Explanation: Brain plasticity refers to lasting changes to that brain that occur through our life. Practicing a particular skill can result in strengthened neural connections in the brain which represent this skill.

For example, London taxi drivers who have to remember many different routes were found to have a larger part of the hippocampus, an area of the brain involved in memory compared to bus drivers who have fixed routes (Maguire et al., 2006). This classic study shows how the skills we practice and directly change the brain. Additionally, the brain is more malleable than previously thought. Even in old age, the brain can still make new connections in response to learning a new skill . Therefore, science has reassured us numerous times that you can teach an old dog new tricks!


8. The brain is active when we are asleep

Explanation: From personal experiences, we know a tired brain can result in suboptimal functioning, e.g. reduced concentration. Therefore, it is intuitive to think that sleep serves some sort of restorative function, where the brain rests and recharges. However, sleep is an active process, as during a certain phase of sleep (REM sleep), EEG activity patterns are indistinguishable to when the person is awake.

Why we sleep is still a mystery puzzling scientists, but we do know that sleep is important for memory and learning. New research also suggests the brains plumbing system called the glymphatic system, is active during sleep (Xie et al., 2013). Thus, one reseason we need sleep may be to clean up the brain and flush out neurotoxins. Therefore, we should not feel guilty for those extra hours in bed if sleep is such an active process!


9. You use MORE than 10% of your brain

Explanation: The greatest myth in neuroscience: 'we only use 10% of our brain'. The origin of this myth is unknown but, pop culture perpetuates it, see the film Lucy, released in 2014. Perhaps it is appealing for people to think that they have the potential for improvement, that they could become more intelligent, creative or successful if only the other 90% could be unleashed...

Why this statement is a myth warrants a full article, however, in a nutshell:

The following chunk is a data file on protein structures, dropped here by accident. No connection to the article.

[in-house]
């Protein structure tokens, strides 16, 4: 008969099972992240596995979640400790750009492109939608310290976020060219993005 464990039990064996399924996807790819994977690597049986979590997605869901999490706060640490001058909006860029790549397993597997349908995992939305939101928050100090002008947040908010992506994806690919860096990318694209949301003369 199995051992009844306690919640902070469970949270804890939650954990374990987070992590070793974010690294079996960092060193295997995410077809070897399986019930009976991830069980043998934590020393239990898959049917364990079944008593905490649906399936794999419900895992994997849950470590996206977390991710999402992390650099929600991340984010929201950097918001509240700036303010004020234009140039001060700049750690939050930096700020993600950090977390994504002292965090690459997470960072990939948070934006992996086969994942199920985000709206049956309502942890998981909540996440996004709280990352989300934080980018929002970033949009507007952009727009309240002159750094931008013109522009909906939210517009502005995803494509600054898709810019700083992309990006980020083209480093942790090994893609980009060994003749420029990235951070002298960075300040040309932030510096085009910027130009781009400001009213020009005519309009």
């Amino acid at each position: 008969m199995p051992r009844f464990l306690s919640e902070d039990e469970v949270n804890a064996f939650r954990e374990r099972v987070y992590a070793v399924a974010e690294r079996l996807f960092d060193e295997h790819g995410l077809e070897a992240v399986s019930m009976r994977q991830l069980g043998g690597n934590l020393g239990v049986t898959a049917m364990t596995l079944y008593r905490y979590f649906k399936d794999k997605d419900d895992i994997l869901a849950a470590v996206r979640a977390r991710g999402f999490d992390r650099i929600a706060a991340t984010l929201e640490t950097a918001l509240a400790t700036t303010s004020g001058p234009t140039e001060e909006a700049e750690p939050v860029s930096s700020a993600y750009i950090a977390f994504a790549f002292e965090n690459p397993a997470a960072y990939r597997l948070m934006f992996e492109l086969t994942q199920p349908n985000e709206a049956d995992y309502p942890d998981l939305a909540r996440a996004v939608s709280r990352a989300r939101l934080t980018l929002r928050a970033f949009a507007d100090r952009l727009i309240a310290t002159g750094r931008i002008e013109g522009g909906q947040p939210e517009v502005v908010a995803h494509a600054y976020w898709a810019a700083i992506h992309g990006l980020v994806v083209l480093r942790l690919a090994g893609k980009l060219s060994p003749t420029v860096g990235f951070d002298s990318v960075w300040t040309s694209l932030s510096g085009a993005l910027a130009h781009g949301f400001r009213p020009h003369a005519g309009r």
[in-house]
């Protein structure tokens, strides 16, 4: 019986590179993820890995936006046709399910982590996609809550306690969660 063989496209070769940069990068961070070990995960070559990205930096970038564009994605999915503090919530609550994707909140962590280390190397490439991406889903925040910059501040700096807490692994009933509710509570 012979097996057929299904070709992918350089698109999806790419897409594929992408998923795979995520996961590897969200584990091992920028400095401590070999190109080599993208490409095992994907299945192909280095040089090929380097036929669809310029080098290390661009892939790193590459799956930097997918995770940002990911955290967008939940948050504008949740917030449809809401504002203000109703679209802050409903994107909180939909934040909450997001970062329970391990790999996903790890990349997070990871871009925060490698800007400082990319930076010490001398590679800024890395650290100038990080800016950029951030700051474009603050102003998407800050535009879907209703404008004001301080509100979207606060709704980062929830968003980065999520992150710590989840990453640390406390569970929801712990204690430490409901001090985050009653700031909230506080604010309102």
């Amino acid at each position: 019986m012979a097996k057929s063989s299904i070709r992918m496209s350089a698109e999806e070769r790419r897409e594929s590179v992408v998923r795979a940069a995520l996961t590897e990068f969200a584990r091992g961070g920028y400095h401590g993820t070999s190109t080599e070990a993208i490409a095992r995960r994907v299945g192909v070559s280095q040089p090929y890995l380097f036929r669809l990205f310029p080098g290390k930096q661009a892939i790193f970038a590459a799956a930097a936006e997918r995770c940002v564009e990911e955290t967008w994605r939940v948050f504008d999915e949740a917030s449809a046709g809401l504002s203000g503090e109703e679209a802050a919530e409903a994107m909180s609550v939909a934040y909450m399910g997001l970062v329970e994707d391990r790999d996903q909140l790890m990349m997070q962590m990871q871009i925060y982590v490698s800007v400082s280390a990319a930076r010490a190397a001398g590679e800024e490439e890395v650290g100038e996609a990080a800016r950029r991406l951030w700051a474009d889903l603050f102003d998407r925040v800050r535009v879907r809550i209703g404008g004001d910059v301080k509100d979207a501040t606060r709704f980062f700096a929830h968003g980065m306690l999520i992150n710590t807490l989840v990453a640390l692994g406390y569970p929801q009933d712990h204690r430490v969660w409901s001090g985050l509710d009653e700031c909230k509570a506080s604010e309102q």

• Brain scans show activity through the entire brain, even at rest.
  • If a person loses a limb, the redundant brain tissue representing that limb is recruited by neighboring brain regions for new functions. Thus, the brain uses all available tissue.
  • The brain is costly in terms of energy. It represents 2% of our total weight, but uses 20% of our total energy, thus it would seem daft to have evolved a brain 10 x the size we need.


10. Brain communication is both electrical and chemical

Explanation: Brain cells, (neurons) communicate between different cells using chemical signals, called neurotransmitters. However, communication within cells is electrical.

The main reason for this, is because electrical impulses are better at travelling longer distances (within the individual cells) as they are continually regenerated and therefore do not degrade, whereas chemical signals weaken over distance, however the gap between cells is small, so chemical communication is fine as it does not need to travel far! Mother nature deigned the brain well!


BONUS FACT: Famous Brains

When Einstein died in 1955, doctors didn't just save a lock of his wild white hair. Dr. Thomas Harvey removed Einstein's brain for scientific research- but then it vanished..

Much later in 1978 Steven Levy, a journalist tracked down Dr. Harvey in Kansas, and the doctor admitted he still had the brain, sliced up in two jars and preserved in formaldehyde!

There you have it..

10 cool things about the brain that you now know!